How many of you knew the delightfully prolific Dean James answers to quite a few monikers? The creative James dons a few caps while churning out sprightly feel good reads with a heavy dollop of humor and a twist of murder and mayhem. As Honor Hartman he penned the Bridge Club Mysteries, jotting as Jimmie Ruth Evans he produced the Trailer Park Mysteries, as himself he conceptualized the Simon Kirby-Jones Mysteries and several stand-alones. Just last year he picked up yet another title, Miranda James, and gifted us with the ambrosial and break out release, Murder Past Due and the follow up, Classified as Murder was a chart topping success. James’ brilliant, charming and kicky Cat in the Stacks series from Berkeley is destined to be his most successful one yet and the name he’ll answer to for many years to come.
The fascinating and genteel James – Dean or Miranda – was kind enough to talk to me from his lush and sultry Mississippi locale.
How would you say you have evolved as a writer over time?
I’ve developed a stronger critical sense, I think, and my critique group has been an enormous help with that. I’ve become much better at rewriting – perhaps the most important part of writing a book – as a result.
Of all the books you have written, do you have a favorite? If so, which one and why?
Each book is special to me in its own way, but I have to say that Best Served Cold, the third book in my trailer park series, is particularly special to me. Also Murder Past Due, the first in the new series, because it took me to the New York Times extended paperback bestseller list!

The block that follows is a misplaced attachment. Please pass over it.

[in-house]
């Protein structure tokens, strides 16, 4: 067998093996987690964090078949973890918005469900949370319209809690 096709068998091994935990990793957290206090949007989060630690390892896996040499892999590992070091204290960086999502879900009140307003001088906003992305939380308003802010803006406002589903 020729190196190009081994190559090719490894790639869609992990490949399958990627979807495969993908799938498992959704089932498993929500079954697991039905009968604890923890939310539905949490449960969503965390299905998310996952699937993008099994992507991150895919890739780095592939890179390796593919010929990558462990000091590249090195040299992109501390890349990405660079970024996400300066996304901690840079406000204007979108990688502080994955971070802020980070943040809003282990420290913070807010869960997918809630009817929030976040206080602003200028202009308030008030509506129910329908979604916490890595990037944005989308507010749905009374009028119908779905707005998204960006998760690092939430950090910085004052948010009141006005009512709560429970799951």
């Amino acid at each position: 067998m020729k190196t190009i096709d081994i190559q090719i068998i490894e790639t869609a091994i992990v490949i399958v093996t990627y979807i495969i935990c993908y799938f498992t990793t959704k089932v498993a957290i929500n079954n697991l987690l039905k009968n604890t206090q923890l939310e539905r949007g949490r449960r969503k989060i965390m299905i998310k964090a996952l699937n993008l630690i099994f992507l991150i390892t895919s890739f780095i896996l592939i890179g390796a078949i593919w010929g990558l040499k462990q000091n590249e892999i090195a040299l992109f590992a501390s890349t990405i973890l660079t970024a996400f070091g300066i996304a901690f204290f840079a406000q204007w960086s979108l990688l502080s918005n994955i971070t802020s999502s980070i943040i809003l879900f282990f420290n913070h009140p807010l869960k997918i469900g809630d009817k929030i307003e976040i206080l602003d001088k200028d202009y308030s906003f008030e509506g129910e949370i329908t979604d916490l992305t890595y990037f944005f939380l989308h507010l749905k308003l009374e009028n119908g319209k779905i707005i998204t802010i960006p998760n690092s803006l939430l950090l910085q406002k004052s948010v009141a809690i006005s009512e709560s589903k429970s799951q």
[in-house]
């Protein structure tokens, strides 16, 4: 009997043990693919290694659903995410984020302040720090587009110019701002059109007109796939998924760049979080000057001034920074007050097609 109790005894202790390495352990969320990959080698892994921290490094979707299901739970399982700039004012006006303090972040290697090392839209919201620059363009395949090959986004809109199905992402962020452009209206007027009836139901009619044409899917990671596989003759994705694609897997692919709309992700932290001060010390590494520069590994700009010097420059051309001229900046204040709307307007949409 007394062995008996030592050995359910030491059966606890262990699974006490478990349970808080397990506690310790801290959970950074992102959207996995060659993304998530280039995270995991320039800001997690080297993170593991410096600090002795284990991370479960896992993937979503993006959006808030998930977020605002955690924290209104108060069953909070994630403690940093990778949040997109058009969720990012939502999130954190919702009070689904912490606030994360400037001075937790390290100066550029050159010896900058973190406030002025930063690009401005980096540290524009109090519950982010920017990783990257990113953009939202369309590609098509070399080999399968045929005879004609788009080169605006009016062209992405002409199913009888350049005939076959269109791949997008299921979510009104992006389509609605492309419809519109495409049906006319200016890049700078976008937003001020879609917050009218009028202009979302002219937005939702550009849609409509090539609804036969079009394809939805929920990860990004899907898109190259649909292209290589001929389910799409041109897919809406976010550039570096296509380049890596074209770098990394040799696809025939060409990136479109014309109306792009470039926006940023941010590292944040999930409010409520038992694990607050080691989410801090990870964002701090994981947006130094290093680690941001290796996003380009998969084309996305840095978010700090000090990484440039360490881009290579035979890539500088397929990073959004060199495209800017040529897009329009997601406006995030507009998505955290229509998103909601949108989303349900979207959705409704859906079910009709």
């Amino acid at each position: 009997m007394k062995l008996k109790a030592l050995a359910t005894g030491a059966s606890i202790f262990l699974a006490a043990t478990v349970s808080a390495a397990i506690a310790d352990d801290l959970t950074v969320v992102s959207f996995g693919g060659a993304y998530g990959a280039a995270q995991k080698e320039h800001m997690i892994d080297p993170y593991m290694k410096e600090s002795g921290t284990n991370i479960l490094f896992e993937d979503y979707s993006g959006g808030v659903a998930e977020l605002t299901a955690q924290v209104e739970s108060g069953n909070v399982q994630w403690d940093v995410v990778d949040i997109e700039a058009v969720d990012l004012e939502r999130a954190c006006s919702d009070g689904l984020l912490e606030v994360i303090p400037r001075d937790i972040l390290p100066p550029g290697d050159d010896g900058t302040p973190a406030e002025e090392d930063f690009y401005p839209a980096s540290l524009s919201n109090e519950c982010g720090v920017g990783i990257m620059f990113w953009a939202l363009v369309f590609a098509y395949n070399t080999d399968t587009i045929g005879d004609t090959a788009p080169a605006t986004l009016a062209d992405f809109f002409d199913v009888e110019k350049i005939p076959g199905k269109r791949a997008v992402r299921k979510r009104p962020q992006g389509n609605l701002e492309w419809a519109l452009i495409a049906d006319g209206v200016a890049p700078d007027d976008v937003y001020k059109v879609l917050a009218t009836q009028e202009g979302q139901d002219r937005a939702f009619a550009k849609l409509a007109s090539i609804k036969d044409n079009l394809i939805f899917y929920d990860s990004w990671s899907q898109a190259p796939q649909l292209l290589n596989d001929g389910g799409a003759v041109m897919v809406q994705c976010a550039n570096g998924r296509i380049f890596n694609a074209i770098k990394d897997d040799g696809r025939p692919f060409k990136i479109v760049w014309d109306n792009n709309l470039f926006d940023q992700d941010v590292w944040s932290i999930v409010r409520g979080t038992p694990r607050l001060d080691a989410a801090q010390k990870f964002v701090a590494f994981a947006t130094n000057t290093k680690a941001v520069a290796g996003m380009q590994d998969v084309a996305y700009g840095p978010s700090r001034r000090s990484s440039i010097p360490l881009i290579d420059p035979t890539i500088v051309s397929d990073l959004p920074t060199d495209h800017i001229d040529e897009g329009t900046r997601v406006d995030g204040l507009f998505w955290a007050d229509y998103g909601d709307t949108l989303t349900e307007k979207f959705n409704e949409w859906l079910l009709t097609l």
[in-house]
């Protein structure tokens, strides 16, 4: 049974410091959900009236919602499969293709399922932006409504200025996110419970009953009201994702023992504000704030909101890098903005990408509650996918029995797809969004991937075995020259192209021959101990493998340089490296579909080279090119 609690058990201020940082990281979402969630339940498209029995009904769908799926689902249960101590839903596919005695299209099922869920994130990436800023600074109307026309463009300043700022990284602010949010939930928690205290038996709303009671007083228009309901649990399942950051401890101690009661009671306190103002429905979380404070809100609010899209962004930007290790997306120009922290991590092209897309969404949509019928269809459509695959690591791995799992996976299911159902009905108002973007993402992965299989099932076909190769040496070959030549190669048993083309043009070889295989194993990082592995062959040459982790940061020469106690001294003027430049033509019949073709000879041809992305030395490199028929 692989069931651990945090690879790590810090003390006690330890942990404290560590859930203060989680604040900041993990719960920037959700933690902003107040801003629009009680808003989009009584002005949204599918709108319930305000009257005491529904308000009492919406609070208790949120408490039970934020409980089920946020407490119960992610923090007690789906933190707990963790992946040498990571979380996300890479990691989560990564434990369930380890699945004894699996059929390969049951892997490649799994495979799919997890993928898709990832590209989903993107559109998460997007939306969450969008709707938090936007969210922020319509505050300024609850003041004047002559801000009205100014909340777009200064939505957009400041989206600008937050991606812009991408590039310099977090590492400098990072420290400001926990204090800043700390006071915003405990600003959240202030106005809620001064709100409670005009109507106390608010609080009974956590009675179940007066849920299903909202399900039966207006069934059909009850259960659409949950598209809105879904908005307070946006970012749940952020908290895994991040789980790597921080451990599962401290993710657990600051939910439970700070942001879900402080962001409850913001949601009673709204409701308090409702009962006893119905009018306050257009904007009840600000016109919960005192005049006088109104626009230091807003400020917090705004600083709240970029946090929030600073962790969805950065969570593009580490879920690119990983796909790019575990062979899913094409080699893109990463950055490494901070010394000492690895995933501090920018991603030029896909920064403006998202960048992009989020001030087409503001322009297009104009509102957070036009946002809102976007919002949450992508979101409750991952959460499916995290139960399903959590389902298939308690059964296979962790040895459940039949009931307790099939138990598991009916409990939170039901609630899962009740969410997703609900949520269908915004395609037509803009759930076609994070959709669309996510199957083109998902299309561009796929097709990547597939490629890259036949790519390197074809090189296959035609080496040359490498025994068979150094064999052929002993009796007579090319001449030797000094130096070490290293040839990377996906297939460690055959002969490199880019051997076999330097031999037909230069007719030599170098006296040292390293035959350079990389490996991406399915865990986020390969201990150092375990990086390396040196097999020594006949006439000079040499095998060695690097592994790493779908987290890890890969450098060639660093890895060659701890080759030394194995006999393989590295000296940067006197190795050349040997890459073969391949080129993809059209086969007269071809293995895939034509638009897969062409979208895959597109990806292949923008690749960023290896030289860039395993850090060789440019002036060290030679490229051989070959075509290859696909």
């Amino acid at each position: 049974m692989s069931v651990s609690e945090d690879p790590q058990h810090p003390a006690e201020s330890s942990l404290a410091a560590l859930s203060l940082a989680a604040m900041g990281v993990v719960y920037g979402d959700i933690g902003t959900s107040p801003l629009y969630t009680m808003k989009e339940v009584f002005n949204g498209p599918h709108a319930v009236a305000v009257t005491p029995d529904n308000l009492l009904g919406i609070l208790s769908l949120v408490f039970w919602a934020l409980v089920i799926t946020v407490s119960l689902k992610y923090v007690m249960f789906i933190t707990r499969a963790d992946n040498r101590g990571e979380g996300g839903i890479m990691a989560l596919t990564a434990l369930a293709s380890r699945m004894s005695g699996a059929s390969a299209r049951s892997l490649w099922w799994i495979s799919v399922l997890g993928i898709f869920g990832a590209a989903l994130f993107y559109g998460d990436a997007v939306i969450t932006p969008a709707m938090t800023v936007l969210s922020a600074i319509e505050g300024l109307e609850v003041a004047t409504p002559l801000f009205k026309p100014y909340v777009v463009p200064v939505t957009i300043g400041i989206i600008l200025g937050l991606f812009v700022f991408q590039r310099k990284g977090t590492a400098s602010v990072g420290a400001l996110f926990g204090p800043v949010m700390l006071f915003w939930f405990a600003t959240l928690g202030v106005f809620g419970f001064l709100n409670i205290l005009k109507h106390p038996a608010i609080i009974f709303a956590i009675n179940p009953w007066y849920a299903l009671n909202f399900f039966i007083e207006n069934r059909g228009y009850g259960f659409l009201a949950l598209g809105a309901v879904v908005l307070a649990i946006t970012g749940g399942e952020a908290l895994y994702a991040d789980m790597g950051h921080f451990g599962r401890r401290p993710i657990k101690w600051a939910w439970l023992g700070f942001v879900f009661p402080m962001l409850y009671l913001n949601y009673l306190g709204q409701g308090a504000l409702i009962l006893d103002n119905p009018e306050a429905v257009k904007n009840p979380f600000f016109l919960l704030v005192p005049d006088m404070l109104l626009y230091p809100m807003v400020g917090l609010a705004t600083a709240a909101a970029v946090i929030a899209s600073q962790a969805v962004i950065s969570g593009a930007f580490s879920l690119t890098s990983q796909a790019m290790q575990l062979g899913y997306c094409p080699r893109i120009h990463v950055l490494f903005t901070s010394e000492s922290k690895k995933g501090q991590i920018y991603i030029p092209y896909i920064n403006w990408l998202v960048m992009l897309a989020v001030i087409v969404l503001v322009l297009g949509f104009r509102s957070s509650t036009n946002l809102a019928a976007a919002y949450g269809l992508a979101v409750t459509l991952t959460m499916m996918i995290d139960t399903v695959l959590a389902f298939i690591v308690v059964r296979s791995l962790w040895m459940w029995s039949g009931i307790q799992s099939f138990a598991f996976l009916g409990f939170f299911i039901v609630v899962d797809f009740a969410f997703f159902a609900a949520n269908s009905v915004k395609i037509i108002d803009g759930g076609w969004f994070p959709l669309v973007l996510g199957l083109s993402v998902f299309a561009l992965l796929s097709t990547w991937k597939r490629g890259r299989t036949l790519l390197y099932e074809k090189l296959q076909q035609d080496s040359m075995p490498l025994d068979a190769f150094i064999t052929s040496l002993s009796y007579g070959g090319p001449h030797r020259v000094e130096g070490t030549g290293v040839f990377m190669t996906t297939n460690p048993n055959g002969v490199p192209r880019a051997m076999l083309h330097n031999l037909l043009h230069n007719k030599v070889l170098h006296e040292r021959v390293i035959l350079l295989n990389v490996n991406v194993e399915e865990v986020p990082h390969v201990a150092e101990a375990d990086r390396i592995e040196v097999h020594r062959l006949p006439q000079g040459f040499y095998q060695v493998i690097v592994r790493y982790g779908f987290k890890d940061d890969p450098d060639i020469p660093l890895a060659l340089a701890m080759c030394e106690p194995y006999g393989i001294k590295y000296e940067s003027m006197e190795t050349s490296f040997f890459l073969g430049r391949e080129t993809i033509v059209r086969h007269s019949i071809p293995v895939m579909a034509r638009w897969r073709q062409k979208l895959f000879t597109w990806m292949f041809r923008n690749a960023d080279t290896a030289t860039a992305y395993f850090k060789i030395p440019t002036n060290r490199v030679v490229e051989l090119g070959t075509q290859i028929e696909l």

Do you have plans to write other genres in the future?
I love historical fiction and historical romance; I’d love to dip my toe into those genres. I’m particularly fond of Regency England, thanks to Jane Austen and Georgette Heyer. I also have a background in medieval English history, and I have some ideas about stories set against the backdrop of medieval England that I’d like to write. Research, however, takes time, and my current schedule, between a full-time job and writing, doesn’t leave much time for the kind of in-depth research I’d need to do.
Has your life changed since you’ve become a published author? If so, how?
My life has definitely changed. For one thing, I’ve achieved a goal that I first set for myself when I was about 12 and actually wrote my first book. Also, as a published author, I’ve made new friends and connected with people all over the place, sharing a love of books and storytelling that’s important to me.
Have you ever had an embarrassing moment at a booksigning?
Oh, yes, a couple of times when absolutely no one showed up, and I had to sit there and wait until the signing time was over.
I have found that some authors listen to music while they write.
Do you listen to music or is it something that is distracting to you?
I often listen to music when I write. Love classical, particularly Baroque, but I also listen to opera and pop or rock music.
Do you belong to any writers groups and what do you feel you have gained from the social sites?
MJ: I belong to a critique group and to Mystery Writers of America. FaceBook has helped me connect with a lot of readers, plus with family and friends.Powered by Sidelines